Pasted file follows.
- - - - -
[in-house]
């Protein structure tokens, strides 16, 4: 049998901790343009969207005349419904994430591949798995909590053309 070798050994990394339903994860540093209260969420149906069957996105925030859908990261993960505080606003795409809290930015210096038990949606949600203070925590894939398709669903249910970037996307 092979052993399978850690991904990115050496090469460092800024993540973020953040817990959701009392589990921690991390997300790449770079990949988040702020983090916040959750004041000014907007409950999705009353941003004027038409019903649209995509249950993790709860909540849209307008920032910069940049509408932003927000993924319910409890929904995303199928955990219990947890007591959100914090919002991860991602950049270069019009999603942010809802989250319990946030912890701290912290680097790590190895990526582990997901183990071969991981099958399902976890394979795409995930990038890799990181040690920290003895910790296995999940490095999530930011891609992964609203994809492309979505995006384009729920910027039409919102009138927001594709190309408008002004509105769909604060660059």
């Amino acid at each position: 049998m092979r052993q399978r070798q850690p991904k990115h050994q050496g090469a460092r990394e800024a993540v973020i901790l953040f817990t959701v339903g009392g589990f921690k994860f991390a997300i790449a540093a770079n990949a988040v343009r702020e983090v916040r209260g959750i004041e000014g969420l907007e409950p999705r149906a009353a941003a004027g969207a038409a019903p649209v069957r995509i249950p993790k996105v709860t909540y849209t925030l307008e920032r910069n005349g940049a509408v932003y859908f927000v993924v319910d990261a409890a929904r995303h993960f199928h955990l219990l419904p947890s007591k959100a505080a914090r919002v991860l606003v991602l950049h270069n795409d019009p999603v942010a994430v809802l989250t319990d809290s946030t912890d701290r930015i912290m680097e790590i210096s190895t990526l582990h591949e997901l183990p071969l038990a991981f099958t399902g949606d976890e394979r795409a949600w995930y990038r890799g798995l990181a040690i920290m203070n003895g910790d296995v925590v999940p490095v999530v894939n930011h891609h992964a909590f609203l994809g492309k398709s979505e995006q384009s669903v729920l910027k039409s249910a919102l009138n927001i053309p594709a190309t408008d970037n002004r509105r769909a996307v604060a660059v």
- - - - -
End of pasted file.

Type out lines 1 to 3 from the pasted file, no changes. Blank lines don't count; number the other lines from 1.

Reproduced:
[in-house]
């Protein structure tokens, strides 16, 4: 049998901790343009969207005349419904994430591949798995909590053309 070798050994990394339903994860540093209260969420149906069957996105925030859908990261993960505080606003795409809290930015210096038990949606949600203070925590894939398709669903249910970037996307 092979052993399978850690991904990115050496090469460092800024993540973020953040817990959701009392589990921690991390997300790449770079990949988040702020983090916040959750004041000014907007409950999705009353941003004027038409019903649209995509249950993790709860909540849209307008920032910069940049509408932003927000993924319910409890929904995303199928955990219990947890007591959100914090919002991860991602950049270069019009999603942010809802989250319990946030912890701290912290680097790590190895990526582990997901183990071969991981099958399902976890394979795409995930990038890799990181040690920290003895910790296995999940490095999530930011891609992964609203994809492309979505995006384009729920910027039409919102009138927001594709190309408008002004509105769909604060660059």
């Amino acid at each position: 049998m092979r052993q399978r070798q850690p991904k990115h050994q050496g090469a460092r990394e800024a993540v973020i901790l953040f817990t959701v339903g009392g589990f921690k994860f991390a997300i790449a540093a770079n990949a988040v343009r702020e983090v916040r209260g959750i004041e000014g969420l907007e409950p999705r149906a009353a941003a004027g969207a038409a019903p649209v069957r995509i249950p993790k996105v709860t909540y849209t925030l307008e920032r910069n005349g940049a509408v932003y859908f927000v993924v319910d990261a409890a929904r995303h993960f199928h955990l219990l419904p947890s007591k959100a505080a914090r919002v991860l606003v991602l950049h270069n795409d019009p999603v942010a994430v809802l989250t319990d809290s946030t912890d701290r930015i912290m680097e790590i210096s190895t990526l582990h591949e997901l183990p071969l038990a991981f099958t399902g949606d976890e394979r795409a949600w995930y990038r890799g798995l990181a040690i920290m203070n003895g910790d296995v925590v999940p490095v999530v894939n930011h891609h992964a909590f609203l994809g492309k398709s979505e995006q384009s669903v729920l910027k039409s249910a919102l009138n927001i053309p594709a190309t408008d970037n002004r509105r769909a996307v604060a660059v």